July 24, 1947|
Los Angeles, California
|Died||October 11, 1993
Los Angeles, California
|Other names||Alexandra Lynn Hay|
Hay's first credited role was in episode 27 of The Monkees titled "Monkee Mother" (original airdate March 20, 1967). In the episode, The Monkees lack of funds has them sharing their apartment with Milly Rudnick (played by Rose Marie) a kindly, but pushy, foster mother figure to the boys. Milly, trying to play matchmaker, brings back the attractive, blonde and elegant-looking Hays (wheeling her in a shopping cart no less) as Clarisse, who happens to be English like Davy (Davy Jones). Clarisse declares that she is "shaky all over to meet such a close friend of Rex Harrison's" intimating that Millie has told Clarisse that Davy is a close friend of Rex Harrison's even though he told Milly earlier he "never had the pleasure of meeting" Mr. Harrison. Then, in a sort of fantasy flash to Davy and Clarisse in evening clothes on the spiral staircase of the boys' apartment, Clarisse asks Davy if he really knows Rex Harrison; Davy says no and she claims "I don't care". Davy continues by outlining some of his faults to Clarisse but she answers each one with the same line ("I don't care") until he finally declares his love for the girl and her response is to toss her head and repeat blandly "I don't care." Her career continued with a few small roles in the movies Guess Who's Coming to Dinner (Spencer Tracy's final film) and The Ambushers (starring Dean Martin as secret agent Matt Helm).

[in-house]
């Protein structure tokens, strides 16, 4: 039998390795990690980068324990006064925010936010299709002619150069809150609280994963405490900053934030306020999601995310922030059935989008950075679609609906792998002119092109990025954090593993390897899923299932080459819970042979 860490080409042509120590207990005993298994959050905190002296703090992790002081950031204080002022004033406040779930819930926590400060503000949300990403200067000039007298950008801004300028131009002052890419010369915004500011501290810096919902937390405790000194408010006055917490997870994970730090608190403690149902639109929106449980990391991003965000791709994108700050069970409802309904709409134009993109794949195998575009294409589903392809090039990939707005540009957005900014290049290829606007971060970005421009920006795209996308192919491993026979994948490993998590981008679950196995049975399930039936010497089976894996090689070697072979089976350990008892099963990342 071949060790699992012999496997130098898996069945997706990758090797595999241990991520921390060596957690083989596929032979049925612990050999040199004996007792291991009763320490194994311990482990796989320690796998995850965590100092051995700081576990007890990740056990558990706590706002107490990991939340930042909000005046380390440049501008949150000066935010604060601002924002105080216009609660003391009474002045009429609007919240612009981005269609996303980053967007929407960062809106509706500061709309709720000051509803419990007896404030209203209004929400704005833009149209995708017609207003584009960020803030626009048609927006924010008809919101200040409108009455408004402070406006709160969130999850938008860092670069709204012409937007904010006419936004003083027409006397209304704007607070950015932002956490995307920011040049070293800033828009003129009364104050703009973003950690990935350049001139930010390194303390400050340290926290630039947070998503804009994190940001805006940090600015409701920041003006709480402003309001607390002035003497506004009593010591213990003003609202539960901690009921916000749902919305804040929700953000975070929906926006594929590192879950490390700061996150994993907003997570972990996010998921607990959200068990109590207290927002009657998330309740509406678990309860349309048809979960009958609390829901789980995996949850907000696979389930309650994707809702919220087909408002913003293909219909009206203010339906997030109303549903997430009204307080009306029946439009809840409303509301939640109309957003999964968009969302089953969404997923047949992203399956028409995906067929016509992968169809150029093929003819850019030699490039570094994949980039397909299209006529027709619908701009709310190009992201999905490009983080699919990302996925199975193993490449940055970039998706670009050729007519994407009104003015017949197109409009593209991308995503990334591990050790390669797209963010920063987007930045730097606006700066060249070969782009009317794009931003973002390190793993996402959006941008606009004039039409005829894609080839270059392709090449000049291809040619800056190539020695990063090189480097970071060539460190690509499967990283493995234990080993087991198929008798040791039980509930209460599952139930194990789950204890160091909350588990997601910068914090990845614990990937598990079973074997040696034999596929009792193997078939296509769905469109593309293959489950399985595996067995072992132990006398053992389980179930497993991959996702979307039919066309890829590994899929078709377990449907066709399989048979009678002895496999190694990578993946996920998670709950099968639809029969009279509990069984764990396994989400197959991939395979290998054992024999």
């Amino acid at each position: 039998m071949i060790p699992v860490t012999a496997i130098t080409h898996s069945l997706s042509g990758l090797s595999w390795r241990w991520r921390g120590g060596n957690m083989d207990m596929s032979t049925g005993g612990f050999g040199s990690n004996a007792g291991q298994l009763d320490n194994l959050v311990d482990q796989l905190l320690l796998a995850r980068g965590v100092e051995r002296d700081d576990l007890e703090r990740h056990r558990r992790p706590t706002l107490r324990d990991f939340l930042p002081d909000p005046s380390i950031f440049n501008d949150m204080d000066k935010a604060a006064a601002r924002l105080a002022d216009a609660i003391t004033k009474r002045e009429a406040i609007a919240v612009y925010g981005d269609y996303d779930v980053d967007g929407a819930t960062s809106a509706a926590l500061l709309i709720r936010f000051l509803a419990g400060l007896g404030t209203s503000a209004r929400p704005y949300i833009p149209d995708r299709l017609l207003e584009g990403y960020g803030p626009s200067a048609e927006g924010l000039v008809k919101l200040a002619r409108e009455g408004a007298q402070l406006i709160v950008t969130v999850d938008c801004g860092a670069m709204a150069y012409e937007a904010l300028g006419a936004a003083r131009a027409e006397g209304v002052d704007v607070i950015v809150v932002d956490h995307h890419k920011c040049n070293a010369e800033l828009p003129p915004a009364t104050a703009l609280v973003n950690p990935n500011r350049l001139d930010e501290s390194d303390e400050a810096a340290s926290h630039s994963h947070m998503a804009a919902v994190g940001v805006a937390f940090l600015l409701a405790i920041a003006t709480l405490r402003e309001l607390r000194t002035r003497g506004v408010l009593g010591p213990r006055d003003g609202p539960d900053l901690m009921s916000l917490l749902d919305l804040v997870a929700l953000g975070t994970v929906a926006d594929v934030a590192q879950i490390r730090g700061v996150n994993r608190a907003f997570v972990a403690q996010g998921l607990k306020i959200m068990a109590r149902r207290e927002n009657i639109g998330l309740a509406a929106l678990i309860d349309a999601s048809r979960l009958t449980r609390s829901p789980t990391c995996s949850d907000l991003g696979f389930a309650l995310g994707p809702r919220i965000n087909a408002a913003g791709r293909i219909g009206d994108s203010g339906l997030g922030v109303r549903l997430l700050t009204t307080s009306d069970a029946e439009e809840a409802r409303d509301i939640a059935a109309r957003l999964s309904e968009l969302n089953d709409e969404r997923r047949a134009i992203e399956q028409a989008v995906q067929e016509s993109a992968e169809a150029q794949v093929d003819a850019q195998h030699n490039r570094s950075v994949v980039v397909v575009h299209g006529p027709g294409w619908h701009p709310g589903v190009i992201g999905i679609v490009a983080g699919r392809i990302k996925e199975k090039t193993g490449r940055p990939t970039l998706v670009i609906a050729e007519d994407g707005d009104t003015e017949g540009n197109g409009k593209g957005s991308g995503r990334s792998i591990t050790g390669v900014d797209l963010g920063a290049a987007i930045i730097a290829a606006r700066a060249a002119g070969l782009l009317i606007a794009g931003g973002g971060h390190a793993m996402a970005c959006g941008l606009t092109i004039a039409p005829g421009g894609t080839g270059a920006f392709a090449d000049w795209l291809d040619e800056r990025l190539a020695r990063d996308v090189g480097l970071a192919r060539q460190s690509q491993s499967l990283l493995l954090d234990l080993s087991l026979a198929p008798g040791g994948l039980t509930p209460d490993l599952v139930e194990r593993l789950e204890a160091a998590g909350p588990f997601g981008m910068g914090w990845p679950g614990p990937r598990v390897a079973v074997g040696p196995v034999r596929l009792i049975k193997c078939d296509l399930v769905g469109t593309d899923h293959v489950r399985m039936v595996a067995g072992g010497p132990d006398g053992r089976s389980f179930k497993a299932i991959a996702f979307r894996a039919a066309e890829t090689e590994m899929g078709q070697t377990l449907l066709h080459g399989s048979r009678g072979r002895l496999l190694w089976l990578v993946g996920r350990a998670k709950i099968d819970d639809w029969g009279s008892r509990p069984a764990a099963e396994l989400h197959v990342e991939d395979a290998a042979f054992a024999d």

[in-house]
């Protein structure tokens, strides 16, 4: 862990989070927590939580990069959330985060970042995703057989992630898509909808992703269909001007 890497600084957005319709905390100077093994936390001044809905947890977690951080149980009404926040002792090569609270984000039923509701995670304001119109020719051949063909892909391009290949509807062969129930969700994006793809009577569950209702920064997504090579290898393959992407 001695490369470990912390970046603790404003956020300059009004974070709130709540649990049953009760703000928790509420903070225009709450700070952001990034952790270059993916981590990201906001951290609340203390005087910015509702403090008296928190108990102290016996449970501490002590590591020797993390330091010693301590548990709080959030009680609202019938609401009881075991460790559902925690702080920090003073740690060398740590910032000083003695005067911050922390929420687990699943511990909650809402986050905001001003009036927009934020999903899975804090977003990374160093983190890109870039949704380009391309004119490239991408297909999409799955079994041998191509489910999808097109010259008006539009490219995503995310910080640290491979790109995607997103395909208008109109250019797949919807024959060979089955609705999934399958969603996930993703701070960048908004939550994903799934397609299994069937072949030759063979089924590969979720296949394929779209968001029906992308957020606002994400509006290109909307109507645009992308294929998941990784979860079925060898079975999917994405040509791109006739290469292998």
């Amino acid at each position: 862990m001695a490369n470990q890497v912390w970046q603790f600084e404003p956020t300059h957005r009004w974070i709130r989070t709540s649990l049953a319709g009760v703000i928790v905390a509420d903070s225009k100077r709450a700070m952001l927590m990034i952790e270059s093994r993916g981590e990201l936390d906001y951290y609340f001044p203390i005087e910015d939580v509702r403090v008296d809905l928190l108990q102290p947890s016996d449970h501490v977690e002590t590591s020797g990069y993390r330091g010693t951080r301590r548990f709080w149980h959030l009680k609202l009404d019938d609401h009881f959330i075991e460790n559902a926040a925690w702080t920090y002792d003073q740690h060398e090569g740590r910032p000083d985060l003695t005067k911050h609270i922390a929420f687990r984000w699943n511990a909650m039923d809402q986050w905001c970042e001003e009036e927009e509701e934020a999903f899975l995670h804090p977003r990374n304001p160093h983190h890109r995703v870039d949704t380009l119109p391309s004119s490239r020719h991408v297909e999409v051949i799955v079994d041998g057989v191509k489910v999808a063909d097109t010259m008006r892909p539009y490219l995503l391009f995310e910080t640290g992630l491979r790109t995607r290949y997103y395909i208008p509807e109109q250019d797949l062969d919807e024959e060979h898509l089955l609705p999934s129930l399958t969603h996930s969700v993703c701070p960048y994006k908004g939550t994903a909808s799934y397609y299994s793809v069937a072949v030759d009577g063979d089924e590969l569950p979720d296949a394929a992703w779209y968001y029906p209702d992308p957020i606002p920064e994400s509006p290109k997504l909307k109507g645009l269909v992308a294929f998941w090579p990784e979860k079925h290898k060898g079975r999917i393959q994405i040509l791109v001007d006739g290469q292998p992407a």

In 1968, she co-starred with James Garner and Debbie Reynolds in the romantic comedy How Sweet It Is! as Gloria, and in Otto Preminger's film Skidoo, as a young girl who discovers her car-dealer father (Jackie Gleason) is actually a onetime Mafia assassin. John Phillip Law played Stash, her hippie boyfriend. She and Law were re-teamed later, in 1971's The Love Machine, based on a Jacqueline Susann novel. She also starred in the 1969 film Model Shop as the live-in girlfriend of an aimless young man (George, played by Gary Lockwood). She appeared in the films 1000 Convicts and a Woman (1971) and The One Man Jury (1978).
Hay had television roles in episodes of Mission: Impossible, Love, American Style, Dan August, Kojak, The Streets of San Francisco, and Police Story. Later movies included 1000 Convicts and a Woman, That Girl from Boston, and The One Man Jury, and she appeared in a television movie, The F.B.I. Story: The FBI Versus Alvin Karpis, Public Enemy Number One. She was also featured in a February 1974 pictorial in Playboy magazine titled "Alexandra the Great."